Summer flounder minimum size increased to 17 inches
Delaware, Maryland, and Virginia will have a 17-inch minimum size for Summer Flounder in 2017 with a four-fish bag limit and a 365-day season under the Atlantic States Marine Fisheries Commission’s new regulations.
The oneinch increase in size limit was deemed necessary to remain compliant with the Fisheries Management Plan and to protect the summer flounder resource from overfishing. Harvest reductions were based on recent stock assessment updates that determined the summer flounder population is experiencing excess harvest that could result in a detrimental population reduction. Although spawning stock biomass is above the target threshold, juvenile production has been below average for the past six years.
New Jersey will have a 19-inch minimum size limit, a three-fish bag and a 128-day season along the Atlantic Coast. In Jersey’s portion of the Delaware Bay, the minimum size drops to 18 inches with the same three-fish bag and 128-day season.
Harvest reductions are also necessary in the coastwide commercial fishery, but those reductions are achieved through quotas and monitoring.
In Maryland, an individual licensed to catch fish for commercial purposes may not catch or possess a summer flounder that is less than the recreational size limit if caught by hook and line. Therefore, the commercial hookand-line minimum size for summer flounder is 17 inches in all Maryland state waters, which is fair and ethical, unlike the current rules for striped bass. *** Shooting sports workshops You can sign up now for a free Shooting Sports 101 workshop scheduled from 9 a.m. to noon on May 6 at the Talbot County Rod and Gun Club on Chapel Road in Easton. The goal of the program is to provide instruction for novice hunters and shooters so they will feel comfortable moving forward in shooting and hunting sports as a result of their experience in the workshop. The workshop is designed to be as handson as possible, giving participants enough knowledge to further pursue their interests once the workshop is concluded. Hunter safety certification is NOT required before taking the workshops.
All ages are welcome with a course limit of 30 shooters.
The workshop will cover the general aspects of shooting sports, particularly skeet shooting, firearm safety, range safety, and conclude with a livefire segment. Registration closes on April 28.
The workshop is paid through a $25,000 grant to the Maryland Department of Natural Resources from The National Shooting Sports Foundation.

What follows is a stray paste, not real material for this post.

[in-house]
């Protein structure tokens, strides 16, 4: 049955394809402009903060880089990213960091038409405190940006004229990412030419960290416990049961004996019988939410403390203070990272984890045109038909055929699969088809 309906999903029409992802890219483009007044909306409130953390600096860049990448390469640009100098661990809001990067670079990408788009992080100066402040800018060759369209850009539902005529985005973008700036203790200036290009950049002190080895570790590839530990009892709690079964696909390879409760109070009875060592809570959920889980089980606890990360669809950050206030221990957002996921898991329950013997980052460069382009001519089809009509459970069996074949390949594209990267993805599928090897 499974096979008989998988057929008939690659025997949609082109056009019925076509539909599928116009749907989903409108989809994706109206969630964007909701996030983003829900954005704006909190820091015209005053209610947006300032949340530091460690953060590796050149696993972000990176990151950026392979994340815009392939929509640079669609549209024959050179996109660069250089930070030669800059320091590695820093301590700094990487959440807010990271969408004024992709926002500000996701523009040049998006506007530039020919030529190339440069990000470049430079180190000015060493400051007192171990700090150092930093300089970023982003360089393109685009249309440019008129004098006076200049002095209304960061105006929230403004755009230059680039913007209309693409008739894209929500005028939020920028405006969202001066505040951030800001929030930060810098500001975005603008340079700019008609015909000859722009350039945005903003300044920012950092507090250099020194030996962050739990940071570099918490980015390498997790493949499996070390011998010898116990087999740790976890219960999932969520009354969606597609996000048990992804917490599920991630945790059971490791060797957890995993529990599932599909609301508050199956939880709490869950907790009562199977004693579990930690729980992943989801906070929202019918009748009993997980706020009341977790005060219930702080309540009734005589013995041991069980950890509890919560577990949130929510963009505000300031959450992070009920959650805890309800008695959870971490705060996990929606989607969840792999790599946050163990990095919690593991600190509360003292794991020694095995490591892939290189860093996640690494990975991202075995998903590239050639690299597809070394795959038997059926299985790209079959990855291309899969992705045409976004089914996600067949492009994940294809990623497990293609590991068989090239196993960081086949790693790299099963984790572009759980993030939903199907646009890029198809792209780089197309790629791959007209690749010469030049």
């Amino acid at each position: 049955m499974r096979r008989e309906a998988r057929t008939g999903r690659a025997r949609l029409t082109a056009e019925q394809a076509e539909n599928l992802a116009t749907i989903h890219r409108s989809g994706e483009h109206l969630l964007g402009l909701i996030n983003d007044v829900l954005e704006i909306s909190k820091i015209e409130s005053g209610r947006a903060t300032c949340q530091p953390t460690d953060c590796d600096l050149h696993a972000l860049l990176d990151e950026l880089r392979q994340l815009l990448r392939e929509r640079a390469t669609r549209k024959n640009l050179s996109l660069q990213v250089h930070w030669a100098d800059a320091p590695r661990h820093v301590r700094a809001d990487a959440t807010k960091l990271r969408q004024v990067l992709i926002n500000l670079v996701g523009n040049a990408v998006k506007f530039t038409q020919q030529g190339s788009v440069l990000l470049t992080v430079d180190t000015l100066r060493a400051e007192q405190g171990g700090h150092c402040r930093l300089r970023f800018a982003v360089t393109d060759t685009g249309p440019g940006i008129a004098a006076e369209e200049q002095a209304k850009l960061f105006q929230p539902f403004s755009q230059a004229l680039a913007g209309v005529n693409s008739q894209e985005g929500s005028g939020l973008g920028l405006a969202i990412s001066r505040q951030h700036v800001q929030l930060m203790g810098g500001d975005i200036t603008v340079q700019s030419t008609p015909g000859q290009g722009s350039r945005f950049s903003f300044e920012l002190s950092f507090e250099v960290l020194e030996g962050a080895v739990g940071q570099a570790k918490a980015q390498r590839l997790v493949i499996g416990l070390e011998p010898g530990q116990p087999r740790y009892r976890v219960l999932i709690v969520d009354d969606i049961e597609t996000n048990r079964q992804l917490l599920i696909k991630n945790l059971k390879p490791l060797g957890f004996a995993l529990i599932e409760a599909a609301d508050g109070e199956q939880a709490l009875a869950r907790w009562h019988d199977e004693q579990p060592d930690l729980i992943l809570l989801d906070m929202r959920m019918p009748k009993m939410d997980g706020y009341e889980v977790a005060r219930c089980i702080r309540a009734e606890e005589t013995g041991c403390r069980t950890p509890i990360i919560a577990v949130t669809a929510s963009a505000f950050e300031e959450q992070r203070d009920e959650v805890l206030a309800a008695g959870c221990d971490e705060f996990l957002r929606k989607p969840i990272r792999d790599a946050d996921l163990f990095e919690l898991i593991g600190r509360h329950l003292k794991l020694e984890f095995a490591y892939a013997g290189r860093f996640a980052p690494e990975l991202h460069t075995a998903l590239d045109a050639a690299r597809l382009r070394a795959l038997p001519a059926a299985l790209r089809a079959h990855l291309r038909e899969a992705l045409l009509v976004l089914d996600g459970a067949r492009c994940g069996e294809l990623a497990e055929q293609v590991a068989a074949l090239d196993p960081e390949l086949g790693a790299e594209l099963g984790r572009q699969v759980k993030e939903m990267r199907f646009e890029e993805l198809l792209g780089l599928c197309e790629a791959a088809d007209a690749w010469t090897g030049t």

Registration is available on the DNR website. For more information, contact Christopher Markin, Natural Resources Biologist, 410-221-8838 x105, Christopher.markin@ maryland.gov.
* * * Failure to appear A Cambridge man with a history of natural resources violations has been permanently banned from harvesting oysters by an administrative law judge.
Todd Hamilton Ruark, 36, was cited by officers for power dredging in a hand tong-only area of the Tred Avon River on Dec. 13 and again Dec. 19.
At a revocation hearing earlier this month, Ruark claimed he unintentionally violated the hand-tong boundary when strong tides pushed his workboat into the reserved area. He told Judge Thomas Welshko that he deserved leniency because he had not encroached very far into the hand-tong area.
After hearing from the officers and watching a video, the judge disagreed. He called Ruark’s testimony not credible and noted that he was caught more than a football field-length inside the restricted area. The water, he noted, was calm.
“I conclude that on both dates, [Ruark] knew where the hand tong-only line was and intentionally crossed it to harvest oysters using a power dredge,” Welshko wrote in his ruling.
In December, Ruark was charged with nine additional violations stemming from illegal oyster harvesting. He was issued citations for: exceeding his daily catch limit by three bushels; harvesting oysters after hours; possessing untagged oysters; four counts of failing to store oysters in the proper containers; selling oysters on the internet without a dealer’s license; and selling oysters without a state health certificate.
He failed to appear Thursday in Talbot County District Court.
*** Duck blind know-it-all A day after hatching, Wood Ducks can swim and find their own food. Follow me on Twitter @csknauss / email me at email@example.com